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Useful Things

Maybe there is one thing we can leave behind as we return to “normal” this holiday season: unchecked consumerism.

There is something that I have genuinely missed since the pandemic hit, and that is: seeing people over the holidays. In my head, that usually includes some variation of: eating too much, baking too much, drinking too much, hugging too much, fighting too much. I am longing for that human touch and all of the complicated feelings of having too many people all up in your space at one time. The too-much-ness of it all.

But I have not missed the glut of overconsumption, the frenzy of shopping and gift giving. Don’t get me wrong, I absolutely adore giving gifts to the people I love. I love everything about it—making lists, coming up with ideas, and then wrapping each present by hand with care. But I could do without the incessant capitalism of it all—the pull to spend more money than we have on things we don’t need as a way to prove our love or to “manifest a Christmas morning of abundance and cheer.

Cheer, I believe with my whole heart, can not be bought or sold. Abundance, we are told, is a mindset, but I think that theory has more to do with privilege than mindfulness.

Here are some ways to do it differently this time around. It feels, in a way, like we get to start over this year.


Buy Nothing New

This concept is the subject of a recent article in the New York Times. Basically, give yourself this challenge: Shop only secondhand for everyone on your list. It’s harder, actually, which makes your gift giving feel more intentional and the thoughtfulness of your purchases feel well earned.

See what nostalgic, idiosyncratic gifts you can find for your people. An old book. A movie poster. A print. Vintage costume jewelry. Some old candleholders. A sweater. A tape player for that one last mixtape they’ve held onto since middle school. A random vase.

I am not suggesting you make your life harder, or that the only gifts that are good to give are the ones you had to rummage for. But I do love how personalized this gift giving feels, and how exciting. Of course, by buying nothing new, you are also not contributing to more eventual waste on our poor, suffering planet, which is also pretty cool.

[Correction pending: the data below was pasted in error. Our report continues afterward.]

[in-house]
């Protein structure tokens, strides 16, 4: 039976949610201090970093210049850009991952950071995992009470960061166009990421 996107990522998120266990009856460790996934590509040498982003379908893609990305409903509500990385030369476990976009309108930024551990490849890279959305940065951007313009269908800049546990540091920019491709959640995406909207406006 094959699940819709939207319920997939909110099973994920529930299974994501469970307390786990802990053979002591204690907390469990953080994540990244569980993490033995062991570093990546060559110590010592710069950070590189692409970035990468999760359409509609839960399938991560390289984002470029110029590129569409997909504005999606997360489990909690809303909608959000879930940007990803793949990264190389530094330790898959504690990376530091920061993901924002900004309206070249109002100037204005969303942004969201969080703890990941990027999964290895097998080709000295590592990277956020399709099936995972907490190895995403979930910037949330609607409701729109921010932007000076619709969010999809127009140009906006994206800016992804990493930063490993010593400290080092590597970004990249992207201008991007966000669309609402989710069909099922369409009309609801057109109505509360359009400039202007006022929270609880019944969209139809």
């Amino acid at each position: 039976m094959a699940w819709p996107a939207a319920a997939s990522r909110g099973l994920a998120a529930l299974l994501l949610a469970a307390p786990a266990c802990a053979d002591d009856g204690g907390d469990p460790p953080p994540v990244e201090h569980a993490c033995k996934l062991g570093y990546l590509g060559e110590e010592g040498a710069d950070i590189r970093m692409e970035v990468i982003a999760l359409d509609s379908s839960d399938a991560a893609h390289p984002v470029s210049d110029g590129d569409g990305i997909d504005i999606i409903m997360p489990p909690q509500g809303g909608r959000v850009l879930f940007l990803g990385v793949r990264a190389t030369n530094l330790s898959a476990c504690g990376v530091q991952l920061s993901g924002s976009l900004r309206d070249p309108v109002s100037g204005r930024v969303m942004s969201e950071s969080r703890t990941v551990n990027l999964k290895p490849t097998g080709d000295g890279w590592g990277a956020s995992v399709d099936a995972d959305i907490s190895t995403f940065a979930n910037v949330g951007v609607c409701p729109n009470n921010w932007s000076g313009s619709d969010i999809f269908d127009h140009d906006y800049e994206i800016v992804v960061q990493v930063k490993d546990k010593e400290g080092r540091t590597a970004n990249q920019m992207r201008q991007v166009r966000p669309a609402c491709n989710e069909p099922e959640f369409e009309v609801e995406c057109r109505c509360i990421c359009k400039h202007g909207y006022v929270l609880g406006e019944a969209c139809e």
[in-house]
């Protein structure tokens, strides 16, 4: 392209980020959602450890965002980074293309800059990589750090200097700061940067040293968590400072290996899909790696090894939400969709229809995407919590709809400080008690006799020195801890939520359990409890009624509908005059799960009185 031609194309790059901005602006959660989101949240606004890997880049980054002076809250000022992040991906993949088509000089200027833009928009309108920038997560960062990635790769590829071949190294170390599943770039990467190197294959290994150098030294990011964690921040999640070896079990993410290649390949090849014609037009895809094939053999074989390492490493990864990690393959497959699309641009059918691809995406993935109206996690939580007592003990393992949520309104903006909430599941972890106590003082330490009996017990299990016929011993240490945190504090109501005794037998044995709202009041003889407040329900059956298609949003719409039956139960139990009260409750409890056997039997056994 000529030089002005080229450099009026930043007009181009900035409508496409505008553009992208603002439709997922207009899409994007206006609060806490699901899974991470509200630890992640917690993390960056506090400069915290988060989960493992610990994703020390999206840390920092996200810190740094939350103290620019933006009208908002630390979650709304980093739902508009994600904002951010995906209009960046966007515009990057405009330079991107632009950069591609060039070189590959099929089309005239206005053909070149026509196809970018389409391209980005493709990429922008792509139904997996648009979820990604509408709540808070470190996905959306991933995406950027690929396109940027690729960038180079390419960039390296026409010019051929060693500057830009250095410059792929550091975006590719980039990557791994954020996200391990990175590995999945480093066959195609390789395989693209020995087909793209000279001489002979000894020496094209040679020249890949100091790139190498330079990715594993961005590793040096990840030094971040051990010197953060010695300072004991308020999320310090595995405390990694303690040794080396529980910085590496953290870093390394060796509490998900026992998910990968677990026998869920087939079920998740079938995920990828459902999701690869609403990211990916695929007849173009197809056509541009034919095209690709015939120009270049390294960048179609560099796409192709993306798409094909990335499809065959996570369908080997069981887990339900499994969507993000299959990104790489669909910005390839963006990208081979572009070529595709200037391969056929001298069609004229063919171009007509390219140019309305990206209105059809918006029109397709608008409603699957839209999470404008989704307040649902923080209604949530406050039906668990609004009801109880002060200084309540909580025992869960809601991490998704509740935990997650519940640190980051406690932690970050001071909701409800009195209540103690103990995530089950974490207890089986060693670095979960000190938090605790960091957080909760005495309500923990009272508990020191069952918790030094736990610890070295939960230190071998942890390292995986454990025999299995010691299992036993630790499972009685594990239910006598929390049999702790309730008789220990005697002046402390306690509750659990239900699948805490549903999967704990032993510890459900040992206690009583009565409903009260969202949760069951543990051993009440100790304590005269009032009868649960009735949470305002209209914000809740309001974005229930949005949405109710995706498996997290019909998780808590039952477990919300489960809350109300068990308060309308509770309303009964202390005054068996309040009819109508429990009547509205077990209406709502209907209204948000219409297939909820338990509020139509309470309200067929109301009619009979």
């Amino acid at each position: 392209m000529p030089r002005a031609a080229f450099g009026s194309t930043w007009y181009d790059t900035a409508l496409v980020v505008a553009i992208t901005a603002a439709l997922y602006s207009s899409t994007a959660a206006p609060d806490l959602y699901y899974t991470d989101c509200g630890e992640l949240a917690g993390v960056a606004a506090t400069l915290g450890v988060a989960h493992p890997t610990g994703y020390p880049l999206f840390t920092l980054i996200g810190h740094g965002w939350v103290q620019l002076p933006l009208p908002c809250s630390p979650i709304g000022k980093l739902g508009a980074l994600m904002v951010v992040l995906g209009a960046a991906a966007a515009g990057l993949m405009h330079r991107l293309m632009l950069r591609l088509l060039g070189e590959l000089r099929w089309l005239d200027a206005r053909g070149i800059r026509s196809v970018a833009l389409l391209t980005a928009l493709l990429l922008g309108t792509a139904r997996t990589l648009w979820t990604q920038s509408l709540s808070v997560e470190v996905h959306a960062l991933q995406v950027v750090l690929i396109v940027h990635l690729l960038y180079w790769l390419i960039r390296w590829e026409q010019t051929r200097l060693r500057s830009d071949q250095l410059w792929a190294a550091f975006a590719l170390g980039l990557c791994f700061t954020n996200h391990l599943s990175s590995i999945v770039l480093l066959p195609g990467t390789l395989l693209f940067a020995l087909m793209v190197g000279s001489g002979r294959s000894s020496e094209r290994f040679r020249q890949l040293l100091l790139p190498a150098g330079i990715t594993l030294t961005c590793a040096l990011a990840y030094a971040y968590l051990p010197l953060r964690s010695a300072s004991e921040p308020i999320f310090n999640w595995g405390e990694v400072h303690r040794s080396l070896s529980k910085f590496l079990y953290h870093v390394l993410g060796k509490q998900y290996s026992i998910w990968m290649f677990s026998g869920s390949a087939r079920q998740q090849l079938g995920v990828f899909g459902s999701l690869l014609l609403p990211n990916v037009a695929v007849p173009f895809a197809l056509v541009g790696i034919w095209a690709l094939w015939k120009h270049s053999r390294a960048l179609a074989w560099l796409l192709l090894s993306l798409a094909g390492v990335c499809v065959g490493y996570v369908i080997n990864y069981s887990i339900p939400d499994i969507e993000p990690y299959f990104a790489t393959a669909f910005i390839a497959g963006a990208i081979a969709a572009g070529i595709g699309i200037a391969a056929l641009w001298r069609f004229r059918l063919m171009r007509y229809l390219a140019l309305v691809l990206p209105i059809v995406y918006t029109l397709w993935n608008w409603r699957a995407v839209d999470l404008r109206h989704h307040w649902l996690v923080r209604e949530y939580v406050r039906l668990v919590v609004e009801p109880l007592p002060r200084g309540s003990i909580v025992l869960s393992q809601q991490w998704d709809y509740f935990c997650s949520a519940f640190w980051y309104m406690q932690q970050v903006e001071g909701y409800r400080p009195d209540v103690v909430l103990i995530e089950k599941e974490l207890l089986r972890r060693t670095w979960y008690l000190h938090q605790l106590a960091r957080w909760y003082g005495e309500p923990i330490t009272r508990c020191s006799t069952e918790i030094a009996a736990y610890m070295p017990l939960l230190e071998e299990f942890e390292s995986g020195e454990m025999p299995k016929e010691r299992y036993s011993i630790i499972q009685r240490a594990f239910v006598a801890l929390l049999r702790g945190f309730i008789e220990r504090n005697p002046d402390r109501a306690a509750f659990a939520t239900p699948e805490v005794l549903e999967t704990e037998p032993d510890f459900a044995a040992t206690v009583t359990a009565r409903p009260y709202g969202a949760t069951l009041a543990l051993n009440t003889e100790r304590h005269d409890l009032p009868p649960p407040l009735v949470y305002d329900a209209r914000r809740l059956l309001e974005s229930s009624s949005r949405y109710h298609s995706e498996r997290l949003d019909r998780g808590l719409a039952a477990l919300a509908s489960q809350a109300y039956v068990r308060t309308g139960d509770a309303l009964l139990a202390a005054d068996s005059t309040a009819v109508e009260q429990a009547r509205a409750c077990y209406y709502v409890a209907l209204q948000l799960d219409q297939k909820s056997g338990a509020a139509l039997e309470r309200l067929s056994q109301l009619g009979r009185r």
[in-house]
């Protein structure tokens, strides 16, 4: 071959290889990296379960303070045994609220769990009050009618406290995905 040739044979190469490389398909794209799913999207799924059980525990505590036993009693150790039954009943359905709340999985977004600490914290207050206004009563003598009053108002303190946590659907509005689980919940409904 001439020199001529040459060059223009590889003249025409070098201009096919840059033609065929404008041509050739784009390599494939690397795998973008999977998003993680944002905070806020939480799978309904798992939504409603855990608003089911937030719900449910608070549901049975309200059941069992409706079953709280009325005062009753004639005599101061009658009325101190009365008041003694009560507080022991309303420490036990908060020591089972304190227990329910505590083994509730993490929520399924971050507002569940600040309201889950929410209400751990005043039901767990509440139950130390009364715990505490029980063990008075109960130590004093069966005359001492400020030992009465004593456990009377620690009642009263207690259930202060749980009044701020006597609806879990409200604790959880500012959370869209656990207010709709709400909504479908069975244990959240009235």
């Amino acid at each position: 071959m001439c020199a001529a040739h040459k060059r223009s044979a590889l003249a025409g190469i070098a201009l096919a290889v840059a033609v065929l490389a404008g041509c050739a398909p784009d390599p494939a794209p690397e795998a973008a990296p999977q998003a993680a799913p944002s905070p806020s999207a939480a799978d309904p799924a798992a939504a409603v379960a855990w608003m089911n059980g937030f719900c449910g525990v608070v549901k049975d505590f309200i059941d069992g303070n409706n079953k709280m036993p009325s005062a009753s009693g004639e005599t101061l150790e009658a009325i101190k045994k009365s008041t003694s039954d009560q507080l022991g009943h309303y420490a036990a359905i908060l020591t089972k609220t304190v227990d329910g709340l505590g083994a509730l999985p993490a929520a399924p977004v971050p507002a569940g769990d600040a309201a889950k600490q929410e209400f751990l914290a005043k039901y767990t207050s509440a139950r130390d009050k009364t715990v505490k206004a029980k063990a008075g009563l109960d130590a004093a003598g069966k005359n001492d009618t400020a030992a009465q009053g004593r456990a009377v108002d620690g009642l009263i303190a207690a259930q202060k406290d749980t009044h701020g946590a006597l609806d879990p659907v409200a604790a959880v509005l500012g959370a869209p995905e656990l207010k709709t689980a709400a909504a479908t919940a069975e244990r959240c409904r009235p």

Buy Only Useful Stuff

Philosophically, I find the term “useful” hard to define. Something that is seemingly frivolous (my favorite red lipstick?) might be “useful” for someone’s (my?) personal happiness. But without spiraling too far out here, I’ll just define “useful” as something pragmatic. It is lovely to give someone something that they might genuinely need and that has a practical (yet still pleasurable) application in their lives—a handmade soap, a compostable toothbrush, a really good balm for their babies rashy bum, a coupon for a homemade meal, a delicious baked good to share, cute socks, an offer to babysit for some tired parents you might know, some damn deodorant for crying out loud!


Shop Small, Shop Local

I am not going to tell you what you already know (that Jeff Bezos doesn’t need more of your money and that Uline endangers trans and queer lives), but I do want to say: if you want to buy something new or useful this year (or even something used!) I think it would be cool to try to shop as small as possible. Seek out companies whose values align with your own, who are trying to make a difference, and who package and produce their goods with as little waste as possible. Support businesses run by people of color. Support artists wherever you can. Support local shops that are paying rent!



If you have a few bones to spare this holiday, consider giving them to mutual aid organizations in your area. These are groups supporting the people in your community year round. Here are (some of) the organizations we love.

May your holidays be filled with too much of all the best things—animals to cuddle, people to hug, delicious meals to share, glasses to fill.


The Meow Meow Tweet Blog Is A Collaborative Thought Project Between The Founders Of Meow Meow Tweet And Our Editorial Team. This Post Was Written By Vera Kachouh.


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